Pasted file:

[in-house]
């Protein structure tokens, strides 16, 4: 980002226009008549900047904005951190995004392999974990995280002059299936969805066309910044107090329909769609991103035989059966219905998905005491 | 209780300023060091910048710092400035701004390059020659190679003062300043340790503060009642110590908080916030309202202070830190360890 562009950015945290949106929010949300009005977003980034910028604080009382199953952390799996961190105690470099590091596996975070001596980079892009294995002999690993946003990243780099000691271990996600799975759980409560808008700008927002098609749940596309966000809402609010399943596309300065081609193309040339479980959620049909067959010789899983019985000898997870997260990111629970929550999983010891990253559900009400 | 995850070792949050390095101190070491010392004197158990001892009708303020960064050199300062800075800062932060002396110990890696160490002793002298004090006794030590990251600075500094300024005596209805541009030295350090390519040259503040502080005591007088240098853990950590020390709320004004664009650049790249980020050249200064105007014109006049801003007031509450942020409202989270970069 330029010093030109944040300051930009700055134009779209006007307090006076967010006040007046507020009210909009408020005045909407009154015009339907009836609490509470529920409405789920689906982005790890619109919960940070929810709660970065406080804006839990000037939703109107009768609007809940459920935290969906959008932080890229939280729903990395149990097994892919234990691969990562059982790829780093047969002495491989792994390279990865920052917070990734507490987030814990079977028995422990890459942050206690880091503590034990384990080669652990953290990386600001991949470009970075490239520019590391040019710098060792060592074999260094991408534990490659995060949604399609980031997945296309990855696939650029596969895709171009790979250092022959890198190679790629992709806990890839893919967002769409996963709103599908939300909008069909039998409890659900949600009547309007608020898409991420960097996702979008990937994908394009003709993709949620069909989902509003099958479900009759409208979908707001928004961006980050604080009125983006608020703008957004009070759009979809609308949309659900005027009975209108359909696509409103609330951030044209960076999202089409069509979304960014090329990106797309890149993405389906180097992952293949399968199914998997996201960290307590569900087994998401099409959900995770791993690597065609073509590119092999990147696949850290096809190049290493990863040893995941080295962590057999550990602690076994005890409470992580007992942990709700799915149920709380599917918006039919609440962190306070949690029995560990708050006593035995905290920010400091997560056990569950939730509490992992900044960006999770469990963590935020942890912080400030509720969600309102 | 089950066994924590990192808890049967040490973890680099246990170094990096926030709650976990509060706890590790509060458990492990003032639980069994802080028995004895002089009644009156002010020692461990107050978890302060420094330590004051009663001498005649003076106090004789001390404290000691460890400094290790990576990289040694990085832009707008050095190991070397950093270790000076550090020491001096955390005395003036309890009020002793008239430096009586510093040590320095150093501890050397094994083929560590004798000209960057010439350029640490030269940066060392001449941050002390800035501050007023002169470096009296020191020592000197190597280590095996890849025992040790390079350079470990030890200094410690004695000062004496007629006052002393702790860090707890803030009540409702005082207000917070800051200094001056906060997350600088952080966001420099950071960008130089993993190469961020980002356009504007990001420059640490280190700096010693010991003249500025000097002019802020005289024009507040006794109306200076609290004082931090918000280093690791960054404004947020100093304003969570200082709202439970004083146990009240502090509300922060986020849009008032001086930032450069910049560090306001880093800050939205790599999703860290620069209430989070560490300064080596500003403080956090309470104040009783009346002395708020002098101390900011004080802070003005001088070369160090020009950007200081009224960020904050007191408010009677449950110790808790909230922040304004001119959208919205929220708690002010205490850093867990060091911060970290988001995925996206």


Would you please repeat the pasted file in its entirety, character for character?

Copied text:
[in-house]
């Protein structure tokens, strides 16, 4: 980002226009008549900047904005951190995004392999974990995280002059299936969805066309910044107090329909769609991103035989059966219905998905005491 | 209780300023060091910048710092400035701004390059020659190679003062300043340790503060009642110590908080916030309202202070830190360890 562009950015945290949106929010949300009005977003980034910028604080009382199953952390799996961190105690470099590091596996975070001596980079892009294995002999690993946003990243780099000691271990996600799975759980409560808008700008927002098609749940596309966000809402609010399943596309300065081609193309040339479980959620049909067959010789899983019985000898997870997260990111629970929550999983010891990253559900009400 | 995850070792949050390095101190070491010392004197158990001892009708303020960064050199300062800075800062932060002396110990890696160490002793002298004090006794030590990251600075500094300024005596209805541009030295350090390519040259503040502080005591007088240098853990950590020390709320004004664009650049790249980020050249200064105007014109006049801003007031509450942020409202989270970069 330029010093030109944040300051930009700055134009779209006007307090006076967010006040007046507020009210909009408020005045909407009154015009339907009836609490509470529920409405789920689906982005790890619109919960940070929810709660970065406080804006839990000037939703109107009768609007809940459920935290969906959008932080890229939280729903990395149990097994892919234990691969990562059982790829780093047969002495491989792994390279990865920052917070990734507490987030814990079977028995422990890459942050206690880091503590034990384990080669652990953290990386600001991949470009970075490239520019590391040019710098060792060592074999260094991408534990490659995060949604399609980031997945296309990855696939650029596969895709171009790979250092022959890198190679790629992709806990890839893919967002769409996963709103599908939300909008069909039998409890659900949600009547309007608020898409991420960097996702979008990937994908394009003709993709949620069909989902509003099958479900009759409208979908707001928004961006980050604080009125983006608020703008957004009070759009979809609308949309659900005027009975209108359909696509409103609330951030044209960076999202089409069509979304960014090329990106797309890149993405389906180097992952293949399968199914998997996201960290307590569900087994998401099409959900995770791993690597065609073509590119092999990147696949850290096809190049290493990863040893995941080295962590057999550990602690076994005890409470992580007992942990709700799915149920709380599917918006039919609440962190306070949690029995560990708050006593035995905290920010400091997560056990569950939730509490992992900044960006999770469990963590935020942890912080400030509720969600309102 | 089950066994924590990192808890049967040490973890680099246990170094990096926030709650976990509060706890590790509060458990492990003032639980069994802080028995004895002089009644009156002010020692461990107050978890302060420094330590004051009663001498005649003076106090004789001390404290000691460890400094290790990576990289040694990085832009707008050095190991070397950093270790000076550090020491001096955390005395003036309890009020002793008239430096009586510093040590320095150093501890050397094994083929560590004798000209960057010439350029640490030269940066060392001449941050002390800035501050007023002169470096009296020191020592000197190597280590095996890849025992040790390079350079470990030890200094410690004695000062004496007629006052002393702790860090707890803030009540409702005082207000917070800051200094001056906060997350600088952080966001420099950071960008130089993993190469961020980002356009504007990001420059640490280190700096010693010991003249500025000097002019802020005289024009507040006794109306200076609290004082931090918000280093690791960054404004947020100093304003969570200082709202439970004083146990009240502090509300922060986020849009008032001086930032450069910049560090306001880093800050939205790599999703860290620069209430989070560490300064080596500003403080956090309470104040009783009346002395708020002098101390900011004080802070003005001088070369160090020009950007200081009224960020904050007191408010009677449950110790808790909230922040304004001119959208919205929220708690002010205490850093867990060091911060970290988001995925996206």